IMF and World Bank warn of inflation, oil crisis amid Israel's new war on Gaza
As escalations between Israel and Hamas mark the sixth day, the International Monetary Fund (IMF) and World Bank warn of rising oil prices and inflationary pressure amid a "new cloud' darkening not-the-sunniest horizon for the world economy."
"We are closely monitoring how the situation evolves, how it is affecting, especially oil markets," Kristalina Georgieva, IMF's Managing Director, told a press conference Thursday in Marrakech, Morocco, during the annual meetings of the IMF and World Bank.
On Tuesday, Pierre-Olivier Gourinchas, the IMF's chief economist, said it's "too early" to assess the impact on global economic growth from the sive-day-old conflict.
But he said the IMF was "monitoring the situation closely" and noted the rise in oil prices when the conflict began.
Meanwhile, World Bank President Ajay Banga said that the "Israel-Hamas conflict is an unnecessary human tragedy and global economic shock" will make it harder for central banks to achieve soft landings — a slowdown that avoids a recession — in many economies if it spreads.
"Central banks were beginning to feel a little more confident that there was an opportunity for a soft landing, and this kind of just makes it harder," Banga said on the sidelines of the ongoing World Bank meeting in Marrakech.
On Monday, global benchmark Brent Crude rose 4.2 per cent to $88.15 a barrel, while US benchmark West Texas Intermediate rose 4.3 per cent to $86.38 per barrel.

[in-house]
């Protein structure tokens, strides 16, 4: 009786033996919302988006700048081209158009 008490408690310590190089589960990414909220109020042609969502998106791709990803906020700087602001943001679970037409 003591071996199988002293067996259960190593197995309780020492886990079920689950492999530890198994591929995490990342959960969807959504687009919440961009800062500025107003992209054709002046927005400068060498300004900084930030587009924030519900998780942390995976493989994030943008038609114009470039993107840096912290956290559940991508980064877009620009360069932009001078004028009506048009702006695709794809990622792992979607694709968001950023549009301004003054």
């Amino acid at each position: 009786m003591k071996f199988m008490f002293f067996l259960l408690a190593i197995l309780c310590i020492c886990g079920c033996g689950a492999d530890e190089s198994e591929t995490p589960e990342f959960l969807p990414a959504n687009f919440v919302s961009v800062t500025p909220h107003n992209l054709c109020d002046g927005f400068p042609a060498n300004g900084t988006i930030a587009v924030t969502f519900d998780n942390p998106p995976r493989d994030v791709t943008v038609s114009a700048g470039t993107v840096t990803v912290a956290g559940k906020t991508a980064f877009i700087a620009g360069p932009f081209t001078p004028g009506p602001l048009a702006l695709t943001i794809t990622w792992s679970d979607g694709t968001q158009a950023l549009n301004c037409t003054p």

Prices on Tuesday eased slightly, with West Texas Intermediate and Brent Crude falling 35 cents and 36 cents, respectively.
Though Palestine and Israel don't produce much oil, the worry is that the war could turn into a regional conflict and spill into the politics around the crude market.
The Middle East is home to some of the world's biggest oil producers, including Iran and Saudi Arabia, and key transit routes such as the Strait of Hormuz, known as the world's most important "oil chokepoint".
In 1973, Gulf countries announced the Arab oil embargo, a temporary cessation of oil shipments from the Middle East to the United States, the Netherlands, Portugal, Rhodesia, and South Africa in retaliation for support of Israel during the Yom Kippur War (the October War).
However, a similar decision now remains unlikely amid the pro-normalisation politics in most of the region.
However, consequences might be severe if the conflict draws in Iran, an oil-rich country and an ally of Hamas and Lebanon-based armed group Hezbollah.
In an interview with CNBC on Monday, Rapidan Energy Group President Bob McNally said that oil prices could surge by US$5 to US$10 a barrel if Iran were drawn into the conflict.
On Monday, Hezbollah said it had fired a barrage of rockets after at least three members were killed during an Israeli bombardment amid rising border tensions. Israeli soldiers mobilised along the Lebanese border after a false alert Wednesday evening, where there were reports of a possible infiltration.
Iran has denied involvement in Hamas's surprise attack on Israel on Saturday, though it congratulated Hamas. The US and Israeli military have seen no evidence to support Iranian involvement.
Any evidence of Iranian involvement in the Hamas attack would likely cause a setback to nuclear negotiations with Washington, potentially leading to further US sanctions on Iranian energy.
Around 150 Israelis, foreigners and dual nationals were abducted to the Gaza Strip by Hamas militants as part of the Saturday surprise attack that killed more than 1,200 people in Israeli towns around the enclave.
Israel has, in turn, launched a ferocious and indiscriminate air campaign against the besieged Gaza Strip, flattening entire districts and killing over 1,200 people.
Tel Avi has also announced a "complete siege" on Gaza, cutting off water, fuel and electricity supplies. The Palestinian territory's sole power plant shut down on Wednesday after running out of fuel.